Medicinal plants have been used in the treatment of abnormal scars throughout the world. Scrophularia striata (Scrophulariaceae family) is an important Iranian medicinal plant. In Iranian folk medicine, it has been used for the treatment of inflammatory and infectious diseases such as conjunctivitis, gastritis, otitis, and vaginitis. Particularly, it is well known in the western parts of Iran for its burn wound healing properties. The aqueous extract of aerial parts of S. striata can accelerate wound healing and reduce hypertrophic scar formation following second and third-degree burn injuries. The phytochemical analysis of S. striata extract revealed the presence of cinnamic acid, quercetin, isorhamnetin-3-O-rutinoside, nepitrin, and acteoside (7). The antioxidant (8, 9), anticancer (10), antibacterial (11), antifungal (12), anti-inflammatory (13), antiasthmatic (14), anti-parasitic (15), neuroprotective (8, 16), anxiolytic, and antidepressant (17) effects of this plant have been shown in different studies. The healing effects of S. striata have been evaluated in animal models of excisional wounds and burns (18-20).
This study aimed to conduct an in vitro evaluation of the anti-scarring properties of S. striata hydroalcoholic extract (SSE). To this purpose, we investigated the effects of SSE on the expression of mRNA and proteins of MMP1, MMP8, collagen type I, and fibronectin in human skin fibroblasts. In addition, the effect of SSE on total collagen content produced by human skin fibroblasts was also evaluated in fibroblast cell culture.
3.1. Plant Material
The S. striata plant was collected in the western parts of Iran (Ilam Province). The plant species was identified by Prof. Shahrokh Kazempour Osaloo, Department of Plant Biology, Tarbiat Modares University, Tehran, Iran. The aerial parts of the plant were dried at room temperature, ground into powders.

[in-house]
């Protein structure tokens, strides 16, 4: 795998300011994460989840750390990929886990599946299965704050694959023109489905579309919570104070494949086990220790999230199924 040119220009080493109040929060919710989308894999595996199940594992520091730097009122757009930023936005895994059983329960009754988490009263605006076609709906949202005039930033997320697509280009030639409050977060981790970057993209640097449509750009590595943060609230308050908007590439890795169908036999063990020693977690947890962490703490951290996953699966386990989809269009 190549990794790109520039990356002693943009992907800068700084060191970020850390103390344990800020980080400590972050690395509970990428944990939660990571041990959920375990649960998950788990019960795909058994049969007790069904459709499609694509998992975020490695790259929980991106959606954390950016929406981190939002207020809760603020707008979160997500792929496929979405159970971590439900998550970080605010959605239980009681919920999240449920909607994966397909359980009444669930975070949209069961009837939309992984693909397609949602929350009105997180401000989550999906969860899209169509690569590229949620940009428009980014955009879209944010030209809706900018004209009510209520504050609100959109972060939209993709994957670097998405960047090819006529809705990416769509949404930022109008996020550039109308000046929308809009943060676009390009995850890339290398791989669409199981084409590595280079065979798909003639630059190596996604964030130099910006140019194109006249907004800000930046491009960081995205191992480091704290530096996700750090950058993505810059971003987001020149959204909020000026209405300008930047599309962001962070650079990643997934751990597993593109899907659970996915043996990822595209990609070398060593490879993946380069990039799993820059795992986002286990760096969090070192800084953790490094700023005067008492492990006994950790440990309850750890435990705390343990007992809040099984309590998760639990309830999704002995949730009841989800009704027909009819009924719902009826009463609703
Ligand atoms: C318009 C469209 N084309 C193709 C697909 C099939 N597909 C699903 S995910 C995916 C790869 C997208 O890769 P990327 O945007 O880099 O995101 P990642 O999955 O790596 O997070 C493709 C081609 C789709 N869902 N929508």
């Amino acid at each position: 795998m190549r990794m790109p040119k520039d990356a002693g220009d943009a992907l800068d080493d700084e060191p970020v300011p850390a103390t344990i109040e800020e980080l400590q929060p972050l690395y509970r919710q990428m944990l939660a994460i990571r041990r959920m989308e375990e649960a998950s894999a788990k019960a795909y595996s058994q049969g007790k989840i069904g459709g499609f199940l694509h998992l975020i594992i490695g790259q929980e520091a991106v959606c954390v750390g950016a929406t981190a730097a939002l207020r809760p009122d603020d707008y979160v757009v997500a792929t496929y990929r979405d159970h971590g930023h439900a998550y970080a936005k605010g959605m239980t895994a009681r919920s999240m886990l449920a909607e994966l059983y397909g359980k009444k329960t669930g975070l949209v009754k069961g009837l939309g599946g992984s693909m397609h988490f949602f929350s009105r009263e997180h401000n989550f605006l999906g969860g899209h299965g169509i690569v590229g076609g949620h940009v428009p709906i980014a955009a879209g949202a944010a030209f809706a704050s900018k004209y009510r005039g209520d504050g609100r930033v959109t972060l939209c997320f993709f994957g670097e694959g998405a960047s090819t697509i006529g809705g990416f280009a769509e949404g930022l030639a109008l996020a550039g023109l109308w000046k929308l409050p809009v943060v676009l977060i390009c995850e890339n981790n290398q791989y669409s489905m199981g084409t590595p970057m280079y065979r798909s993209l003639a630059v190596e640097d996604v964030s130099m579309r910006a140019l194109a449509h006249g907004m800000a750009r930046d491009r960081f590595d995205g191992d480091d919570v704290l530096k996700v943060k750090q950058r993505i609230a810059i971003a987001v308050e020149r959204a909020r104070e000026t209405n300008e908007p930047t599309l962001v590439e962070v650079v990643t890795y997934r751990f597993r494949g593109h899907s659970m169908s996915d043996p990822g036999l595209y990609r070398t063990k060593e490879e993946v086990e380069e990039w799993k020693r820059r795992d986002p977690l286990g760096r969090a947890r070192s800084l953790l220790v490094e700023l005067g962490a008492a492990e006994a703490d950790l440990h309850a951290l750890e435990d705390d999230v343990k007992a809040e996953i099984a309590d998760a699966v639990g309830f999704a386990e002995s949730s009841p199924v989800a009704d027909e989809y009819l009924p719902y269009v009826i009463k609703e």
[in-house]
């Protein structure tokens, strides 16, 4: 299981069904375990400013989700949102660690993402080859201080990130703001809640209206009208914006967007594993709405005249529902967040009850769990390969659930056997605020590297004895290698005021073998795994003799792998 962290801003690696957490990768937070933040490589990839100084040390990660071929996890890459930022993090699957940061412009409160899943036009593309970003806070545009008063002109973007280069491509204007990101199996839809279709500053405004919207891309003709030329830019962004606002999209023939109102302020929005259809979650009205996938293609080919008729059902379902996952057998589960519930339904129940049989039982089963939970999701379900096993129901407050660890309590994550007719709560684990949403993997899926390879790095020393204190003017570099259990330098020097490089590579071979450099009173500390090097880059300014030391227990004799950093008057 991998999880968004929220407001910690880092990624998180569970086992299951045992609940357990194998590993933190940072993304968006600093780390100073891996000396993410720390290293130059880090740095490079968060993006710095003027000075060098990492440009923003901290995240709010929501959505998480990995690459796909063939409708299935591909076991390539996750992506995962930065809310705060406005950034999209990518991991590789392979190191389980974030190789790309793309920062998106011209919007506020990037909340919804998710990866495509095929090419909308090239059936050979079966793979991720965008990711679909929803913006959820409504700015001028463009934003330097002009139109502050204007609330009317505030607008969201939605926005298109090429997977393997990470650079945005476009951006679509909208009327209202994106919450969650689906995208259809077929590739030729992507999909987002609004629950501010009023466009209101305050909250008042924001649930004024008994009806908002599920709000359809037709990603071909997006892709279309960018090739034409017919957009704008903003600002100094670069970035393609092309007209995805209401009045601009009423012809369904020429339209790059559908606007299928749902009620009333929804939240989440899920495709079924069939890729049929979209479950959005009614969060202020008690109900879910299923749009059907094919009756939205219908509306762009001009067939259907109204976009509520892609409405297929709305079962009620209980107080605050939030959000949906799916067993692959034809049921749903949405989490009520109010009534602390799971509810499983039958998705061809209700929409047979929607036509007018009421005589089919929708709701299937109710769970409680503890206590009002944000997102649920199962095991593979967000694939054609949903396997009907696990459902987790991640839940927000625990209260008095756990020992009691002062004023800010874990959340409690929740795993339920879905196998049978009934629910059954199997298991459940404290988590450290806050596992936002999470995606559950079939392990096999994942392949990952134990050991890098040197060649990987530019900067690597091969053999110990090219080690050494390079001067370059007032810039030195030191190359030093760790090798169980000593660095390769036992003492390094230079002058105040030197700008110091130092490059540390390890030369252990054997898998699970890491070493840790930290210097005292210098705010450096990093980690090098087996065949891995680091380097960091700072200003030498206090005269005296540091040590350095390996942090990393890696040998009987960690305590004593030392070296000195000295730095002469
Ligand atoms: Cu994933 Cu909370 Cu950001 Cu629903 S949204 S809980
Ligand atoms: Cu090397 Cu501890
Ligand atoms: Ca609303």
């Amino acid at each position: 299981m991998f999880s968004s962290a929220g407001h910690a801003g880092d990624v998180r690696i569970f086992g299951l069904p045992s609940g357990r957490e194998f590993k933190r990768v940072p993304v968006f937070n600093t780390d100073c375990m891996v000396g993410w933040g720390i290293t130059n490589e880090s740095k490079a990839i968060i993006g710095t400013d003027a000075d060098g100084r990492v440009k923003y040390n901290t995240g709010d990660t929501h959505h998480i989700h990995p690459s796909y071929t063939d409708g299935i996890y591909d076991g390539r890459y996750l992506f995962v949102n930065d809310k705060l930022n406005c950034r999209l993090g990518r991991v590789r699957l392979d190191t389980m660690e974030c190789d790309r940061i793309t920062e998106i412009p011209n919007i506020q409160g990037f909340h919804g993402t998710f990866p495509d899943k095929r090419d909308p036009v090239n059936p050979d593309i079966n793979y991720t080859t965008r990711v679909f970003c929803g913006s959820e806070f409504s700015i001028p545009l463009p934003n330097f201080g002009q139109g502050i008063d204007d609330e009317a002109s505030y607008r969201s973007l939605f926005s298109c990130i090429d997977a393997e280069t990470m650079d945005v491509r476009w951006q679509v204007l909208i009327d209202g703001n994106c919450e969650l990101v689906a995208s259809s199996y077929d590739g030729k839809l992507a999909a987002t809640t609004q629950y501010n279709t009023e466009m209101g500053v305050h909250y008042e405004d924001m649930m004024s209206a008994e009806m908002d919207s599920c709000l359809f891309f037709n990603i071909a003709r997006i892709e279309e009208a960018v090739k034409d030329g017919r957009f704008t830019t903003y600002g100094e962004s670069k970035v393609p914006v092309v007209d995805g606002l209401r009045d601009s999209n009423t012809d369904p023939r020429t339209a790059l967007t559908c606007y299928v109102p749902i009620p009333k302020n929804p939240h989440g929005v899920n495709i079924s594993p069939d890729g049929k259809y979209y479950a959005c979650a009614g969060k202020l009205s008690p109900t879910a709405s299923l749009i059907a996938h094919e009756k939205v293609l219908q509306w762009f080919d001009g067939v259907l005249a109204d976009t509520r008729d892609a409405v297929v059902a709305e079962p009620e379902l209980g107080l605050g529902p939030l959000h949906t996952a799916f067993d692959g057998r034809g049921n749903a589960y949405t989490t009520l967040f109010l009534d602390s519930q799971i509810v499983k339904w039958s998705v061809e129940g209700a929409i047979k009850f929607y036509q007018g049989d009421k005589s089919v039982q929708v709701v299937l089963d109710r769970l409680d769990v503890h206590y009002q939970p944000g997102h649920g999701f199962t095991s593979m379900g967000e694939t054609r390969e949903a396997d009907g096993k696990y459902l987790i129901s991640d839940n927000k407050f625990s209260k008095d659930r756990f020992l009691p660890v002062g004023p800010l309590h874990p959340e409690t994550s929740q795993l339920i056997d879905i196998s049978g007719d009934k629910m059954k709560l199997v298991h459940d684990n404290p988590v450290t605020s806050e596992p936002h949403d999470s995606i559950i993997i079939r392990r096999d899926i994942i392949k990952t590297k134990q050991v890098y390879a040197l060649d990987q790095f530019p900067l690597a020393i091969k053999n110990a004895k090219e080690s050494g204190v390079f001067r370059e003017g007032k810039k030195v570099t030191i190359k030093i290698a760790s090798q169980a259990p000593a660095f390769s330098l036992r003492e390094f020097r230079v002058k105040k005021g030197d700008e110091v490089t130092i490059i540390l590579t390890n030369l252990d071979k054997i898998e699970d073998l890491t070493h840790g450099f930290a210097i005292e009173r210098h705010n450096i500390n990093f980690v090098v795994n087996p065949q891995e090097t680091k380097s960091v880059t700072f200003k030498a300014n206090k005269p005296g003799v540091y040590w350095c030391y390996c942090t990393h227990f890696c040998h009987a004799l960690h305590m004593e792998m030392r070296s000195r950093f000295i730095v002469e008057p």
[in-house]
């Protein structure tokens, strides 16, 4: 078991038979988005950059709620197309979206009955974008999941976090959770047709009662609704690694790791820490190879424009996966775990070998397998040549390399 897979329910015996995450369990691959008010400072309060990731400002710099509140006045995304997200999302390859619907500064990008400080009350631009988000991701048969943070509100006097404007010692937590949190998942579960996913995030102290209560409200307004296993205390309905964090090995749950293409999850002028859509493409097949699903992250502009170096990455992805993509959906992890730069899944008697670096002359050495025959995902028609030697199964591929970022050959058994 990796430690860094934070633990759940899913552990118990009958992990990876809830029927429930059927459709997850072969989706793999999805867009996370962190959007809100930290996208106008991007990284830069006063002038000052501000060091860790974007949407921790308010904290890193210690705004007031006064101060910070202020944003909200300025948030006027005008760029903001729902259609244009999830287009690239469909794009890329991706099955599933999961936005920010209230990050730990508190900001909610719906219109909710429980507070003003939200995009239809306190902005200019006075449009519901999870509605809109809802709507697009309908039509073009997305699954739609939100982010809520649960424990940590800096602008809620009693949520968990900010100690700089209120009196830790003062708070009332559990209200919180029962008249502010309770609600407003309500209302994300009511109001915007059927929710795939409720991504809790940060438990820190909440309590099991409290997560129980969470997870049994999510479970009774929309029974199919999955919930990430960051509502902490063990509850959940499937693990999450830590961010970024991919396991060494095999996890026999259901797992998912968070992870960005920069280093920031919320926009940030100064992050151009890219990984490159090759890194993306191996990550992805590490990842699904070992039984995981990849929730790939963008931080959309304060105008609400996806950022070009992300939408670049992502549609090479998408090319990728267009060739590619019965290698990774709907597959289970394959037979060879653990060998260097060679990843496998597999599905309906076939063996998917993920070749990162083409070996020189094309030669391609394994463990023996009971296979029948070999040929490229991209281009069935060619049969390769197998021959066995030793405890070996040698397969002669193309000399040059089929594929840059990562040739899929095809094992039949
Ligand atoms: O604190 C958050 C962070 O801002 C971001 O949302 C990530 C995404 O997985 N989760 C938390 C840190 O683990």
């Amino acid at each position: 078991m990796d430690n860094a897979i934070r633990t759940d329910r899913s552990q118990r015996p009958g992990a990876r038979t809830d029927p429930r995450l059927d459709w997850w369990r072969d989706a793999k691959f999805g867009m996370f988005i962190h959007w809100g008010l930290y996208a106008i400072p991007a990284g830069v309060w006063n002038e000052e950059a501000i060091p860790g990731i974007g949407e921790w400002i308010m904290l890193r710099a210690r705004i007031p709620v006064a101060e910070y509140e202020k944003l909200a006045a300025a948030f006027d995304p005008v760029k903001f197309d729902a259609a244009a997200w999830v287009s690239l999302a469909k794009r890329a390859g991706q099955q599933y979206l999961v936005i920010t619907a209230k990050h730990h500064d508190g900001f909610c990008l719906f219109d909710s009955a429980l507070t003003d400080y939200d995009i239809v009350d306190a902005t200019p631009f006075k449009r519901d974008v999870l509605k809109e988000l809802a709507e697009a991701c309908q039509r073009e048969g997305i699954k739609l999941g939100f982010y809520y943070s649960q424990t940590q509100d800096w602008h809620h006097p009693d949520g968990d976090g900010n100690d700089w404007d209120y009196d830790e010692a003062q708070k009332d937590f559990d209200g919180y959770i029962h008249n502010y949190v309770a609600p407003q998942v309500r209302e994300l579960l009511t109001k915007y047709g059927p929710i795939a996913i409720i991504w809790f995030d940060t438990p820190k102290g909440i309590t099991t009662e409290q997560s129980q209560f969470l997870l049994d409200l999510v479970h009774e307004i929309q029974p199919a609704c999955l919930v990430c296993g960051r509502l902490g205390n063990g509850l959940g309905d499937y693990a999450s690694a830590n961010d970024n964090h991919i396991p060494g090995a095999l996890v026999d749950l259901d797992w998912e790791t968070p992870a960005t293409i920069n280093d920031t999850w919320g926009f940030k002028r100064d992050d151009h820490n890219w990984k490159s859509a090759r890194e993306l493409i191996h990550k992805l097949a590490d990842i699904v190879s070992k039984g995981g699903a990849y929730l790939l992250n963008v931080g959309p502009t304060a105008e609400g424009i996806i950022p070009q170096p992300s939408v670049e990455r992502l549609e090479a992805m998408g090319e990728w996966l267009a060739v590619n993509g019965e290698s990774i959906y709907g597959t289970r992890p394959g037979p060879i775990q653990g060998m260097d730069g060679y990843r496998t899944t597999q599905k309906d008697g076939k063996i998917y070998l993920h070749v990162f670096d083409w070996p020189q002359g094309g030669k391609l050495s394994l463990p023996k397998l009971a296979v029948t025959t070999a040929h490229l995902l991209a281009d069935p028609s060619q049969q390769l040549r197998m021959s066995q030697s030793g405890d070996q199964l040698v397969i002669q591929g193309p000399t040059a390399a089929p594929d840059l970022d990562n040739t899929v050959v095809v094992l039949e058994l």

3.2. Extraction Procedure
For extraction, 500 g of dried powder was extracted with hydroalcohol (30/70) in a soxhlet apparatus at a temperature not exceeding 60°C. The extract was concentrated in a rotary evaporator to yield a crude semi-solid mass. The resultant extract was then dried using a freeze dryer (Alph-1 2LD plus, Germany) for 24 h. The dry extract was stored at 4°C until further use.
3.3. Cell Culture
Human skin fibroblast (HSF) cells were used in this study. The cells were obtained from the National Cell Bank of Iran (Pasteur Institute, Iran). Dulbecco’s Modified Eagle’s Medium (DMEM, Invitrogen LT, Merelbeke, Belgium) supplemented with 10% fetal bovine serum (FBS, Invitrogen LT, Merelbeke, Belgium), 1% penicillin (Gibco, Germany), and 1% streptomycin (Gibco, Germany) was used as the culture medium.
3.4. Quantitative Real-Time Polymerase Chain Reaction (Q-PCR)
To determine the effect of the plant extract on ECM components’ (MMP1, MMP8, collagen type I, and fibronectin) gene expression, HSF cells were cultured and treated with the plant extract (100, 200, and 400 µg/mL) for 48 h. The total RNA was extracted from treated and control cells using the RiboEX total RNA reagent (GeneAll Biotechnology Co.). After RNA extraction, the synthesis of cDNA was done using PrimeScript First Strand cDNA Synthesis Kit (Takara, Japan), followed by PCR. The SYBR Green real-time PCR master mix kit (BioFact, Korea) was used to perform q-RT-PCR. The analysis of data from q-RT-PCR experiments was performed using the 2-ΔΔCT method. The primers used in this study are listed in Table 1.
|Forward Primer Sequence (5’ → 3’)||Reverse Primer Sequence (5’ → 3’)|
3.5. Western Blot